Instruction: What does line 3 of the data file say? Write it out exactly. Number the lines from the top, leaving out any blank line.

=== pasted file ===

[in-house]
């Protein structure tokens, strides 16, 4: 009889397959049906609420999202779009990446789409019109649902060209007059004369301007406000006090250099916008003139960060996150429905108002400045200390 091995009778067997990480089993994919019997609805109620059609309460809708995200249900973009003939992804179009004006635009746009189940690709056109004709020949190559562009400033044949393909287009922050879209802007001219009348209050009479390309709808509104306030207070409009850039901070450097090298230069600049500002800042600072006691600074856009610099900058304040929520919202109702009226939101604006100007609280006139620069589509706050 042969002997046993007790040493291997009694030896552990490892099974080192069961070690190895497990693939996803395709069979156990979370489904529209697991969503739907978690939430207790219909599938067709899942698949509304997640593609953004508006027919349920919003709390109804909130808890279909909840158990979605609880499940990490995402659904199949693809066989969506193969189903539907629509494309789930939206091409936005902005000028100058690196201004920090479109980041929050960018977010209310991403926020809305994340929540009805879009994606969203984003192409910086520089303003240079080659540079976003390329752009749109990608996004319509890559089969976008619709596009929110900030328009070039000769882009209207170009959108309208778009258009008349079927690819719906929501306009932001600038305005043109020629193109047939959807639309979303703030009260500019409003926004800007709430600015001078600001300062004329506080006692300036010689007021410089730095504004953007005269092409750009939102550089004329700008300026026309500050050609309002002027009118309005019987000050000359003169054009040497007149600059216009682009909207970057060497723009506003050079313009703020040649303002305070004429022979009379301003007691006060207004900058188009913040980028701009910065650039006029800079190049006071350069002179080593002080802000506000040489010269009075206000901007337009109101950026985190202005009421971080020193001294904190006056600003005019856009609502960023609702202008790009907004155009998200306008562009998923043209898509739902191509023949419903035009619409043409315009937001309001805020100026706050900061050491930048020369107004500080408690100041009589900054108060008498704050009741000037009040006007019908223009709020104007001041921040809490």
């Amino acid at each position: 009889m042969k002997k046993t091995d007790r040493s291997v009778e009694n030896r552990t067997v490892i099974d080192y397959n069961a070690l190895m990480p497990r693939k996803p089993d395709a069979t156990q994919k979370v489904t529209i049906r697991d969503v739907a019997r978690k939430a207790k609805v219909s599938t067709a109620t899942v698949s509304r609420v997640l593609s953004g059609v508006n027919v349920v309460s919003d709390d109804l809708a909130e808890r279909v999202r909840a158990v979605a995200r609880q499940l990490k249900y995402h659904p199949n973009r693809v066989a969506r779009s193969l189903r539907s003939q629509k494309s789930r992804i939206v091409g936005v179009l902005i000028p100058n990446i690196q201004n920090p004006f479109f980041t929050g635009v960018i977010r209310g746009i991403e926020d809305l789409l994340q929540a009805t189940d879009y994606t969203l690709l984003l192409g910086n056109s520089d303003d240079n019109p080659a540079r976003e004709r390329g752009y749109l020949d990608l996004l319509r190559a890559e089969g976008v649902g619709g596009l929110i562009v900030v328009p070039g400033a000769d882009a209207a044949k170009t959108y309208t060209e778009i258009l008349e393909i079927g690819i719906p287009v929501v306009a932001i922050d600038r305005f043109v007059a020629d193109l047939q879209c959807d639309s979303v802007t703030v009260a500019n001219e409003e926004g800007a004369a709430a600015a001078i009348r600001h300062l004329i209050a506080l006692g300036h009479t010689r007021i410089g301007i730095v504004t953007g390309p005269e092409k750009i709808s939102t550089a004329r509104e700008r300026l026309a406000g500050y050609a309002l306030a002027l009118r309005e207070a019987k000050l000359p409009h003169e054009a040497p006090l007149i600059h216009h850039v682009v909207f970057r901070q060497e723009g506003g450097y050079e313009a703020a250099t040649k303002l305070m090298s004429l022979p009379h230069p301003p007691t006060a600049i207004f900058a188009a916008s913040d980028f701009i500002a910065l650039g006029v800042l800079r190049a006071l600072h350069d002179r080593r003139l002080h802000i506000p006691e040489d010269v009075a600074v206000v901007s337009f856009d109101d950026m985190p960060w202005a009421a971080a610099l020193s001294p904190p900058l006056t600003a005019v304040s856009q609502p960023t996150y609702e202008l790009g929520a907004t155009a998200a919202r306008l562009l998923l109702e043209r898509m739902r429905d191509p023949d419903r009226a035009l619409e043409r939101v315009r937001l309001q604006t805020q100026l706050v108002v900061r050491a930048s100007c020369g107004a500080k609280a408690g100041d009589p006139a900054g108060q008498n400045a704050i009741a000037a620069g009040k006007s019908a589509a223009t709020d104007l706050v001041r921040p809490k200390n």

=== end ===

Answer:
């Amino acid at each position: 009889m042969k002997k046993t091995d007790r040493s291997v009778e009694n030896r552990t067997v490892i099974d080192y397959n069961a070690l190895m990480p497990r693939k996803p089993d395709a069979t156990q994919k979370v489904t529209i049906r697991d969503v739907a019997r978690k939430a207790k609805v219909s599938t067709a109620t899942v698949s509304r609420v997640l593609s953004g059609v508006n027919v349920v309460s919003d709390d109804l809708a909130e808890r279909v999202r909840a158990v979605a995200r609880q499940l990490k249900y995402h659904p199949n973009r693809v066989a969506r779009s193969l189903r539907s003939q629509k494309s789930r992804i939206v091409g936005v179009l902005i000028p100058n990446i690196q201004n920090p004006f479109f980041t929050g635009v960018i977010r209310g746009i991403e926020d809305l789409l994340q929540a009805t189940d879009y994606t969203l690709l984003l192409g910086n056109s520089d303003d240079n019109p080659a540079r976003e004709r390329g752009y749109l020949d990608l996004l319509r190559a890559e089969g976008v649902g619709g596009l929110i562009v900030v328009p070039g400033a000769d882009a209207a044949k170009t959108y309208t060209e778009i258009l008349e393909i079927g690819i719906p287009v929501v306009a932001i922050d600038r305005f043109v007059a020629d193109l047939q879209c959807d639309s979303v802007t703030v009260a500019n001219e409003e926004g800007a004369a709430a600015a001078i009348r600001h300062l004329i209050a506080l006692g300036h009479t010689r007021i410089g301007i730095v504004t953007g390309p005269e092409k750009i709808s939102t550089a004329r509104e700008r300026l026309a406000g500050y050609a309002l306030a002027l009118r309005e207070a019987k000050l000359p409009h003169e054009a040497p006090l007149i600059h216009h850039v682009v909207f970057r901070q060497e723009g506003g450097y050079e313009a703020a250099t040649k303002l305070m090298s004429l022979p009379h230069p301003p007691t006060a600049i207004f900058a188009a916008s913040d980028f701009i500002a910065l650039g006029v800042l800079r190049a006071l600072h350069d002179r080593r003139l002080h802000i506000p006691e040489d010269v009075a600074v206000v901007s337009f856009d109101d950026m985190p960060w202005a009421a971080a610099l020193s001294p904190p900058l006056t600003a005019v304040s856009q609502p960023t996150y609702e202008l790009g929520a907004t155009a998200a919202r306008l562009l998923l109702e043209r898509m739902r429905d191509p023949d419903r009226a035009l619409e043409r939101v315009r937001l309001q604006t805020q100026l706050v108002v900061r050491a930048s100007c020369g107004a500080k609280a408690g100041d009589p006139a900054g108060q008498n400045a704050i009741a000037a620069g009040k006007s019908a589509a223009t709020d104007l706050v001041r921040p809490k200390n």